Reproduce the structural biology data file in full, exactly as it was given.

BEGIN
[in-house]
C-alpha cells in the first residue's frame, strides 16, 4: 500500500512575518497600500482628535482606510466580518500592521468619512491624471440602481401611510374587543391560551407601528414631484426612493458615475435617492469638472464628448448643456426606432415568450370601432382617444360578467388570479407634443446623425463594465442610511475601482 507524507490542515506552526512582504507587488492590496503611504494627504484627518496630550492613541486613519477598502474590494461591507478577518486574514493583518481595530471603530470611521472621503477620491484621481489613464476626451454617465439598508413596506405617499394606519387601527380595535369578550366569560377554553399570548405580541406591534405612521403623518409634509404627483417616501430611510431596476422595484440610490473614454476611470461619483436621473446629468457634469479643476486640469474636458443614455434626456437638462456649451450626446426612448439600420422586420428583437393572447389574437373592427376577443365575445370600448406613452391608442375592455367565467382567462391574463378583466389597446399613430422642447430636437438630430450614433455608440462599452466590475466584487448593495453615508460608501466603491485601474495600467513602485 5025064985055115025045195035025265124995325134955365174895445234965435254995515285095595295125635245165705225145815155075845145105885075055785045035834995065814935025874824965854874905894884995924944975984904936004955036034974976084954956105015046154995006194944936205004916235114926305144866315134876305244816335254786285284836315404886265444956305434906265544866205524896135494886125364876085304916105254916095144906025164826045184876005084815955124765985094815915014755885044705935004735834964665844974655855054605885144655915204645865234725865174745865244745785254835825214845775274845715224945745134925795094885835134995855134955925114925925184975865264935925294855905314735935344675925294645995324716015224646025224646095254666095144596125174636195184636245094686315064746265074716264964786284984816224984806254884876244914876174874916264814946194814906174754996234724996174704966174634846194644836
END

[in-house]
C-alpha cells in the first residue's frame, strides 16, 4: 500500500512575518497600500482628535482606510466580518500592521468619512491624471440602481401611510374587543391560551407601528414631484426612493458615475435617492469638472464628448448643456426606432415568450370601432382617444360578467388570479407634443446623425463594465442610511475601482 507524507490542515506552526512582504507587488492590496503611504494627504484627518496630550492613541486613519477598502474590494461591507478577518486574514493583518481595530471603530470611521472621503477620491484621481489613464476626451454617465439598508413596506405617499394606519387601527380595535369578550366569560377554553399570548405580541406591534405612521403623518409634509404627483417616501430611510431596476422595484440610490473614454476611470461619483436621473446629468457634469479643476486640469474636458443614455434626456437638462456649451450626446426612448439600420422586420428583437393572447389574437373592427376577443365575445370600448406613452391608442375592455367565467382567462391574463378583466389597446399613430422642447430636437438630430450614433455608440462599452466590475466584487448593495453615508460608501466603491485601474495600467513602485 5025064985055115025045195035025265124995325134955365174895445234965435254995515285095595295125635245165705225145815155075845145105885075055785045035834995065814935025874824965854874905894884995924944975984904936004955036034974976084954956105015046154995006194944936205004916235114926305144866315134876305244816335254786285284836315404886265444956305434906265544866205524896135494886125364876085304916105254916095144906025164826045184876005084815955124765985094815915014755885044705935004735834964665844974655855054605885144655915204645865234725865174745865244745785254835825214845775274845715224945745134925795094885835134995855134955925114925925184975865264935925294855905314735935344675925294645995324716015224646025224646095254666095144596125174636195184636245094686315064746265074716264964786284984816224984806254884876244914876174874916264814946194814906174754996234724996174704966174634846194644836